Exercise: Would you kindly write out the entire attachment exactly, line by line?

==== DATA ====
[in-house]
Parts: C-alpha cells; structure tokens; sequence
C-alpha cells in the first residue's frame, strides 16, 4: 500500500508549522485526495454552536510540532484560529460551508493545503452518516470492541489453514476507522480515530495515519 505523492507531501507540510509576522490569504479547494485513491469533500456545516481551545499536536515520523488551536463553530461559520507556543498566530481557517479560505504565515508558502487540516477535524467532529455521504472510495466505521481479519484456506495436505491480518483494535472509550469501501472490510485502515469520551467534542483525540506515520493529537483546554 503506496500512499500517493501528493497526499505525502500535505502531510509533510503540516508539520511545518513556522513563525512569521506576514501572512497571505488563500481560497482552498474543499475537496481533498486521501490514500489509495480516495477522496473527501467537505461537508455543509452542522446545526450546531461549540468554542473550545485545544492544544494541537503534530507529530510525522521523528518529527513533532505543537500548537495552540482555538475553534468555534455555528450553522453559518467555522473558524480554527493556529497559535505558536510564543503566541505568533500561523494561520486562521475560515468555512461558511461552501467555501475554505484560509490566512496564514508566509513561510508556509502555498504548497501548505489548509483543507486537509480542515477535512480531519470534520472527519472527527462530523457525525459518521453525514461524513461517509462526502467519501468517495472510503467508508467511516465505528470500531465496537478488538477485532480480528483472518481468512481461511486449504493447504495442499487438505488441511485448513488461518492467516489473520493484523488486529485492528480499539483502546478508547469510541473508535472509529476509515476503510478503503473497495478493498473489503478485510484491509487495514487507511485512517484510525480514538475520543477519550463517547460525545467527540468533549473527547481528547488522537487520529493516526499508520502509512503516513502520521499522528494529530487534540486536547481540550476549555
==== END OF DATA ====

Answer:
[in-house]
Parts: C-alpha cells; structure tokens; sequence
C-alpha cells in the first residue's frame, strides 16, 4: 500500500508549522485526495454552536510540532484560529460551508493545503452518516470492541489453514476507522480515530495515519 505523492507531501507540510509576522490569504479547494485513491469533500456545516481551545499536536515520523488551536463553530461559520507556543498566530481557517479560505504565515508558502487540516477535524467532529455521504472510495466505521481479519484456506495436505491480518483494535472509550469501501472490510485502515469520551467534542483525540506515520493529537483546554 503506496500512499500517493501528493497526499505525502500535505502531510509533510503540516508539520511545518513556522513563525512569521506576514501572512497571505488563500481560497482552498474543499475537496481533498486521501490514500489509495480516495477522496473527501467537505461537508455543509452542522446545526450546531461549540468554542473550545485545544492544544494541537503534530507529530510525522521523528518529527513533532505543537500548537495552540482555538475553534468555534455555528450553522453559518467555522473558524480554527493556529497559535505558536510564543503566541505568533500561523494561520486562521475560515468555512461558511461552501467555501475554505484560509490566512496564514508566509513561510508556509502555498504548497501548505489548509483543507486537509480542515477535512480531519470534520472527519472527527462530523457525525459518521453525514461524513461517509462526502467519501468517495472510503467508508467511516465505528470500531465496537478488538477485532480480528483472518481468512481461511486449504493447504495442499487438505488441511485448513488461518492467516489473520493484523488486529485492528480499539483502546478508547469510541473508535472509529476509515476503510478503503473497495478493498473489503478485510484491509487495514487507511485512517484510525480514538475520543477519550463517547460525545467527540468533549473527547481528547488522537487520529493516526499508520502509512503516513502520521499522528494529530487534540486536547481540550476549555